UC rules had required pre-approval for all paid and unpaid activities. But before wrapping up a two-day meeting in San Francisco, regents agreed to drop requirements for pre-approval for any outside activity — such as a position on a corporate board — that pays less than $2,500 from a single source in a year, unless required by a higher-up.

But senior managers, a group that includes about 290 people, still will be required to report all outside professional activities, both paid and unpaid.

After Katehi was ousted in 2016 over revelations that she had accepted paid positions with a for-profit education company and a textbook publisher, regents voted to decrease from three to two the number of paid for-profit board seats senior managers can accept. They also created an extra layer of approval for outside activities, as well as an independent review committee to assess any real or perceived conflicts of interest and potential damage to the reputation of a campus or UC.

But chancellors soon complained that the approval process had turned into a bureaucratic nightmare.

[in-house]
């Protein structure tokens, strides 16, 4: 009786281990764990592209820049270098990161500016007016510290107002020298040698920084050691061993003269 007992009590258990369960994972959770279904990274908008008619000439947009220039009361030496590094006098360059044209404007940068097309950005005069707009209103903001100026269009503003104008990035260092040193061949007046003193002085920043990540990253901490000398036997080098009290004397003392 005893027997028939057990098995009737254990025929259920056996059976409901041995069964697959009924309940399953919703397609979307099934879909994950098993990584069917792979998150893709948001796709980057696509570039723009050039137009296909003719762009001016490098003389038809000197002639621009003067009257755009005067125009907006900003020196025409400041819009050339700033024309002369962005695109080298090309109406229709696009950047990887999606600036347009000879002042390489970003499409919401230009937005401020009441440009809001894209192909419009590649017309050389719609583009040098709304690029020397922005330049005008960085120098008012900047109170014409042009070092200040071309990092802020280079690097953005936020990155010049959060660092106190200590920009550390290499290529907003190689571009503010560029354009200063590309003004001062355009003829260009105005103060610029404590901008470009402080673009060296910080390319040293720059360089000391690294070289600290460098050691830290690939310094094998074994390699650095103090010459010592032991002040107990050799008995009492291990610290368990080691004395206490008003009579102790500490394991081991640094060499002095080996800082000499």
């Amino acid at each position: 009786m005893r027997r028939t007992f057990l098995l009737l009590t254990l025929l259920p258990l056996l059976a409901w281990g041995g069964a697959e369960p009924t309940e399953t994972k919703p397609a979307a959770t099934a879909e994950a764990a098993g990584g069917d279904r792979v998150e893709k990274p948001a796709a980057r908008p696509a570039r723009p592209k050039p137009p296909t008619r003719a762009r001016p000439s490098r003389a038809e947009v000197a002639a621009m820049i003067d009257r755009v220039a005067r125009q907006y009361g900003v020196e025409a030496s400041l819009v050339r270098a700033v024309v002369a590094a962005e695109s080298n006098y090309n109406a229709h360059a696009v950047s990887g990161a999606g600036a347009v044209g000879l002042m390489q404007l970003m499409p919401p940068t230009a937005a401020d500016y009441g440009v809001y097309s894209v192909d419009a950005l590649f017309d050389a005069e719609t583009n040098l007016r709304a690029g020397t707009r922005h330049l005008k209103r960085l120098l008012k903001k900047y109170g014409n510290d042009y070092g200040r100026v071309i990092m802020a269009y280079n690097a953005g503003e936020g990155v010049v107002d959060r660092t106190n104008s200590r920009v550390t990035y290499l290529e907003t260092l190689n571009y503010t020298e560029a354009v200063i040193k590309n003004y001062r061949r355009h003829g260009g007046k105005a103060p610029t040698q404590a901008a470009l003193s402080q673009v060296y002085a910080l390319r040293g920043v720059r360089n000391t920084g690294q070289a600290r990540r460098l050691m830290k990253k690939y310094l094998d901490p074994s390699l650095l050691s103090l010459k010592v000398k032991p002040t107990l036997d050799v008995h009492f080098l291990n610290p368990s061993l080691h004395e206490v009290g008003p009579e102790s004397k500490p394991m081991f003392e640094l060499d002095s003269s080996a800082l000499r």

UC Berkeley Chancellor Carol Christ said it often took two months to get pre-approvals for her unpaid speeches to the Rotary Club, for instance, or royalties for work editing an anthology of British literature. Another chancellor who wrote an acclaimed book on free speech was told he should have received pre-approval for the project, Christ said.

“I'm sure the policy wasn't intended to create these incredibly burdensome and bureaucratic reporting requirements,” she said in interview. “Nobody has any problem whatsoever with there being strict scrutiny of service on for-profit boards or for-profit activities.”

Scholarly work will no longer be subject to the UC policy.

Christ called the changes that were approved Thursday “common-sense reforms.”

Other rules, including the limit of holding two paid positions on for-profit boards, remain in place. Exceptions must be approved by regents.

In 2017, four of 10 chancellors reported payments for outside professional activities: Pradeep Khosla at UC San Diego was paid $52,500, Christ at Berkeley received $1,500 and Samuel Hawgood at UC San Francisco got $1,000. UC Davis Chancellor Gary May reported $255,420 in cash and stocks from one corporation and one nonprofit, but much of it was earned in a previous job before joining UC in August 2017.

Board of Regents Chairman George Kieffer said UC’s moonlighting rules remain among the strictest in the nation.

The policy encourages its senior managers to serve on scientific boards, foundations and corporations as a way to share their expertise and learn about other administrative and educational operations.